Starbucks, Bathrooms, and Rational Incentives

Starbucks' chairman should know that individuals are generally rational (given their own preferences) and respond to incentives.

Last May, after the arrest of a black man who had asked to use the bathroom without making any purchase, Starbucks announced that the chain’s bathrooms would now be available at no condition. The company’s chairman declared:

We don’t want to become a public bathroom, but we’re going to make the right decision 100% of the time and give people the key, because we don’t want anyone at Starbucks to feel as if we are not giving access to you to the bathroom because you are less than. We want you to be more than.

He should have known that individuals are generally rational (given their own preferences) and respond to incentives. (Even socialists do!) For example, individuals make more use of facilities if the price is lower—in this case, a public bathroom at a zero price. Other individuals often find it is in their own interests to publicize information about such benefits, or to piggyback on them.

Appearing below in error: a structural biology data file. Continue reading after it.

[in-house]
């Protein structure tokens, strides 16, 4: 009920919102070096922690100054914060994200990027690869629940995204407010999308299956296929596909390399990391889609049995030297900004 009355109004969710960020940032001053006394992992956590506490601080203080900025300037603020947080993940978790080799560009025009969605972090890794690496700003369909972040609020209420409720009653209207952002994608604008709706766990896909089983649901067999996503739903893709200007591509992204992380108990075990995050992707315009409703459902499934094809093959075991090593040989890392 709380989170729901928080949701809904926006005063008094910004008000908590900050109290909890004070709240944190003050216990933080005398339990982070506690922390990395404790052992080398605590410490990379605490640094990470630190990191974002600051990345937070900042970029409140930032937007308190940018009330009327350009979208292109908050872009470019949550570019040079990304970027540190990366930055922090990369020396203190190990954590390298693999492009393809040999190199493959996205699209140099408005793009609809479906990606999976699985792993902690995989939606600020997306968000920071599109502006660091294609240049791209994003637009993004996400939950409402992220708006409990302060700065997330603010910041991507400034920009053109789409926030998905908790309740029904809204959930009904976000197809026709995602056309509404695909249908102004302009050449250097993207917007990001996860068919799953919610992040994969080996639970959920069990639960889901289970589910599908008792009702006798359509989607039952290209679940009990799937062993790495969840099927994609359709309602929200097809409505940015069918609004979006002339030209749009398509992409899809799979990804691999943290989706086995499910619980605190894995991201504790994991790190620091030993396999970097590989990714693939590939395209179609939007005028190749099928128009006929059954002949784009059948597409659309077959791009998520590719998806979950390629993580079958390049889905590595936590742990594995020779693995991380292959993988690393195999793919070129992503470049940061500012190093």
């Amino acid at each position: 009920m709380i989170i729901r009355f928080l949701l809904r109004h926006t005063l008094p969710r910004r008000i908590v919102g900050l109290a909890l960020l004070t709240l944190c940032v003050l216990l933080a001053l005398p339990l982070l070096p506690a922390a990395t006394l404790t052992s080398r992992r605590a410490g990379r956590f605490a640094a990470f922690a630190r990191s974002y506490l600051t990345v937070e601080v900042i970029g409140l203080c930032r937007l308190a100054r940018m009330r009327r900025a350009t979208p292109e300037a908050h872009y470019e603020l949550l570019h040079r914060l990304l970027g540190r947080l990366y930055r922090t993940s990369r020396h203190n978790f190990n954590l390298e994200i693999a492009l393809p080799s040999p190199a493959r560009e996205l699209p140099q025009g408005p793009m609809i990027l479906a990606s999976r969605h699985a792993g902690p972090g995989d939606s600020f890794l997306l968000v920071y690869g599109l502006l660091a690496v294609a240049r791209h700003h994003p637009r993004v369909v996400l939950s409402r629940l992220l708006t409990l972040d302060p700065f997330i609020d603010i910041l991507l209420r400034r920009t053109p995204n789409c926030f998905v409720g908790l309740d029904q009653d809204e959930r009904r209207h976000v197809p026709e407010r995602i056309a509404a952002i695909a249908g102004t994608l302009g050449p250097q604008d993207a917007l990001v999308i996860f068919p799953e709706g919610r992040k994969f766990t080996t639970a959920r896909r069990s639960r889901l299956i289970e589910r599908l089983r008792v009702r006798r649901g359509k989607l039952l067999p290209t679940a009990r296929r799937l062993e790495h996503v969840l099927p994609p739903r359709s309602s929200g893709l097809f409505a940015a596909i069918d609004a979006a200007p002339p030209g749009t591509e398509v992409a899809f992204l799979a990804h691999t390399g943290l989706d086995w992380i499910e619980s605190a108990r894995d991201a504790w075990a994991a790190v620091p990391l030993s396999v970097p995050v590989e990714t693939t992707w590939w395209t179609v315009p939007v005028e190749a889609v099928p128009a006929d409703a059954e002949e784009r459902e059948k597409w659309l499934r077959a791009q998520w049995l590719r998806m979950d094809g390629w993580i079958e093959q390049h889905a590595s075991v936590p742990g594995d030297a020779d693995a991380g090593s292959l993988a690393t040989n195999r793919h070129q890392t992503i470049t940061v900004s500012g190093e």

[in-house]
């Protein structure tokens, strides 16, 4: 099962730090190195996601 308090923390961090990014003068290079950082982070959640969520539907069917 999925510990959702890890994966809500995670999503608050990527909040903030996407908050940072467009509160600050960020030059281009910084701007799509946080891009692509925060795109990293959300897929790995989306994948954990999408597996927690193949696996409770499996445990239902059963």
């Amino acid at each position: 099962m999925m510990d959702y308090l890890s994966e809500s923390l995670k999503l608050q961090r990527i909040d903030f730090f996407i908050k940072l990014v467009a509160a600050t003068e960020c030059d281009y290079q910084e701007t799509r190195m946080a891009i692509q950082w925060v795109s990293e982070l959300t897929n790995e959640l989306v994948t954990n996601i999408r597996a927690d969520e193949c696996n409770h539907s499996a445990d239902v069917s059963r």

Yesterday, I was shopping at a baby clothing store in a Maine coastal town. I asked for the bathroom and was told that the store didn’t have one for the public. “But,” the clerk added, “there is one at Starbucks just across the street.” At Starbucks’ now public bathroom, there was a queue, and the bathroom was not crystal clean.

Of course, it is or should be Starbucks’s own decision to set the terms on which its property is used. But in doing so, the company should not ignore incentives.

This article was reprinted from the Library of Economics and Liberty.

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